Saturday, January 5, 2008

Soviets Jews are "nearly pitch black"

"Look Sasha, you and I both know that if you really want to leave this place you can, maybe in the 70's and 80's it was a big deal, but now? Shit man, take a train to Warsaw, nobody is watching the border anymore."
"It isn't that simple, not because of the travel restrictions, which really don't amount to much to anyone with a modicum of ingenuity, but because of what happens when you get where you are going. As a Russian I would be an illegal alien in almost any country I went to. You Americans can pretty much go where you want without drawing the attention of the authorities, for us it's a different story."
"Point taken, but beyond that, this place is a fucking shithole, it's dreary, there isn't any work, the museums and the ballet aren't what they used to be, wouldn't it be worth rolling the dice and just dropping roots somewhere else? You're young, you and Natasha don't have any kids yet, do you really want to be stuck here forever?"
"It's not so simple."
"Why not, I didn't like America so I left, I'm not exactly the picture of stability here in Moscow, I work sometimes, I have a visa sometimes, but most of the time I'm ducking the militia in the subway because I don't have proper documentation and I still wouldn't even consider going back to the states."
"It is different for you, your whole life you moved around, now you don't like a place you leave. I am Russian, there is no other country that I can live in where I will be home, Nasha, ours, part of ...I don't now how to put it to you. You come from a culture of immigration, your parents have ten different cultural lineages, you don't worry about leaving home because you don't really have one."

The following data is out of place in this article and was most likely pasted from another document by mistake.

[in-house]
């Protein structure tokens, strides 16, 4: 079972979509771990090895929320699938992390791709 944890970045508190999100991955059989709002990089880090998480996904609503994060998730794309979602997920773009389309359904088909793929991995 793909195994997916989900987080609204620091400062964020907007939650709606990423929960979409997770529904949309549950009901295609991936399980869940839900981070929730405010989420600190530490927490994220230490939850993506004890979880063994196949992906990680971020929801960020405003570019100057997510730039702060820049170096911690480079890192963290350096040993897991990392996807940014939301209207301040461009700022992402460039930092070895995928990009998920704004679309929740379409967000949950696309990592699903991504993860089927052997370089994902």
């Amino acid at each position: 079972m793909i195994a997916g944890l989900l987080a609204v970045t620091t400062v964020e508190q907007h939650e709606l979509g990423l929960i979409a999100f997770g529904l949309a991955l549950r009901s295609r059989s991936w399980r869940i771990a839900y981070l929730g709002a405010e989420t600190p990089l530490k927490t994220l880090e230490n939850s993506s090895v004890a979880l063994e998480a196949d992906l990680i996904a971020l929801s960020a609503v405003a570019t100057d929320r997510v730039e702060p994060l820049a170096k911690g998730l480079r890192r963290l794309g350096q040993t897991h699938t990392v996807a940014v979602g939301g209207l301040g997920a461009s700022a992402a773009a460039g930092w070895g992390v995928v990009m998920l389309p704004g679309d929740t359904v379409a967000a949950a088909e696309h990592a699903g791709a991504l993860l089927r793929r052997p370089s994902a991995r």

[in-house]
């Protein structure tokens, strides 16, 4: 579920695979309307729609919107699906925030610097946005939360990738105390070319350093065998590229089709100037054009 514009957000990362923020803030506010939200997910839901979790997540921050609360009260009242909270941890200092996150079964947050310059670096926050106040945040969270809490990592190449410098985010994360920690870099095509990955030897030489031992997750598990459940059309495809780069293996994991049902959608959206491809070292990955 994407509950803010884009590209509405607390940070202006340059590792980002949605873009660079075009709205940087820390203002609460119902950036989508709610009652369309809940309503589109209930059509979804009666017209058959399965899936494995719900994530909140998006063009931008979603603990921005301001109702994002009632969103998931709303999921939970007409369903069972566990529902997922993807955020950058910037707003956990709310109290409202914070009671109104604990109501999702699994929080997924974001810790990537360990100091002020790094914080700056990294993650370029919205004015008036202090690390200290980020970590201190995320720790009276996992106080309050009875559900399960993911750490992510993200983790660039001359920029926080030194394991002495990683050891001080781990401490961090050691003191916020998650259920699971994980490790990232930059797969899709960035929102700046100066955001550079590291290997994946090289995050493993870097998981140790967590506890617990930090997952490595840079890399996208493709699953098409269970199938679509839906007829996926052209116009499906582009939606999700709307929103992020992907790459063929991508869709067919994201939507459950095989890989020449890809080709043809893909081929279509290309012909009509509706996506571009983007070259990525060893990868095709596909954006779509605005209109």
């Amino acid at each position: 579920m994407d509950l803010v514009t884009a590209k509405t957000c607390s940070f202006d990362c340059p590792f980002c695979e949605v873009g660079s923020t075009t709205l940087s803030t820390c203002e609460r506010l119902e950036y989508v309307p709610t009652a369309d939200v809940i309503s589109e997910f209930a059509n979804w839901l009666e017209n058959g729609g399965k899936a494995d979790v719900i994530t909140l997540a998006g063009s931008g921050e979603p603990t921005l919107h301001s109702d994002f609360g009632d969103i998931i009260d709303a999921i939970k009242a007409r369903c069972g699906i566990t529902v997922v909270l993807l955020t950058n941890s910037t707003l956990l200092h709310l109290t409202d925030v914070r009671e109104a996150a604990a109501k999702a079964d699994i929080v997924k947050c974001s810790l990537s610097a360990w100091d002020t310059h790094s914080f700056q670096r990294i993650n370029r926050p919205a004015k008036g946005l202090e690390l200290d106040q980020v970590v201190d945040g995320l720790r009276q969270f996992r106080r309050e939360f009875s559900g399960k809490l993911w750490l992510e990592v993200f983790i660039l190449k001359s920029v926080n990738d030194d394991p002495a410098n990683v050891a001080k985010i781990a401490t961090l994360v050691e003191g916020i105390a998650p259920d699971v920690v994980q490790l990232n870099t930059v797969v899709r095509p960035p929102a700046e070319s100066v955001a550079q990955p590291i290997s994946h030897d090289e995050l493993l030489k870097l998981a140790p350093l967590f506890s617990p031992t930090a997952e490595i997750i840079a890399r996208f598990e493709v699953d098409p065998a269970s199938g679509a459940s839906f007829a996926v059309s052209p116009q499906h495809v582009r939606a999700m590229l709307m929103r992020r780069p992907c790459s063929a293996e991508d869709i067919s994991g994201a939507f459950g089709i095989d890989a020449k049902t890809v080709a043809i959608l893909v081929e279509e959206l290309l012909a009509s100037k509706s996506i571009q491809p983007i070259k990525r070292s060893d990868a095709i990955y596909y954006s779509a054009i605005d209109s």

"I have thought about Sweden, Poland and Norway. Those are the three countries that figure most prominently in my family tree, but what does it mean to be a part of a country anyway? Are international borders any less arbitrary than creation myths? Nationalism, patriotism, religion, they're all just concentrated forms of stupidity."
"On an intellectual level I know you are right, but I feel connected to this place. I love the old veterans with their medals on the subway, proud because they don't have to pay, I love knowing we defeated the fascists and sent Gagarin into space. As a scientist I can appreciate all the contradictions in these emotions, that Stalin and Hitler were allies, that Stalin probably killed more Jews than Hitler, that the space race was just part of an arms build up, but somehow it gets to me, like an old Russian folk song."
"I never understood fervent Russian patriotism in Jews."
"They say that in the West most Jews drive German cars."
"Probably. And speaking of that, you guys could go to Israel, do you feel any patriotic pull that direction?"
"Not really, tth anti-semitism in Russian culture is so rampant that even we Jews adopt it. Half of us pretend not to be Jewish and the other half pretend their Russian identity comes first."
"I wonder sometimes if I am Jewish."
"That's why nobody in Russia takes you for a Jew"
"How's that"?
"Remember when we first met and I asked you if you were Jewish and you said 'maybe, I'm not sure'"?
"By Russian standards that automatically makes you non-Jewish".
"Because if you were Jewish you would deny it".
"That's pretty sick, and this Russian culture is so dear to your Jewish heart that you won't leave"?
"Maybe it is Stockholm Syndrome on a national scale, I identify with the culture that oppresses me, like an African-American patriot, or a Jewish member of the SS."
"You Russians are dark".
"We Russian Jews are nearly pitch black".

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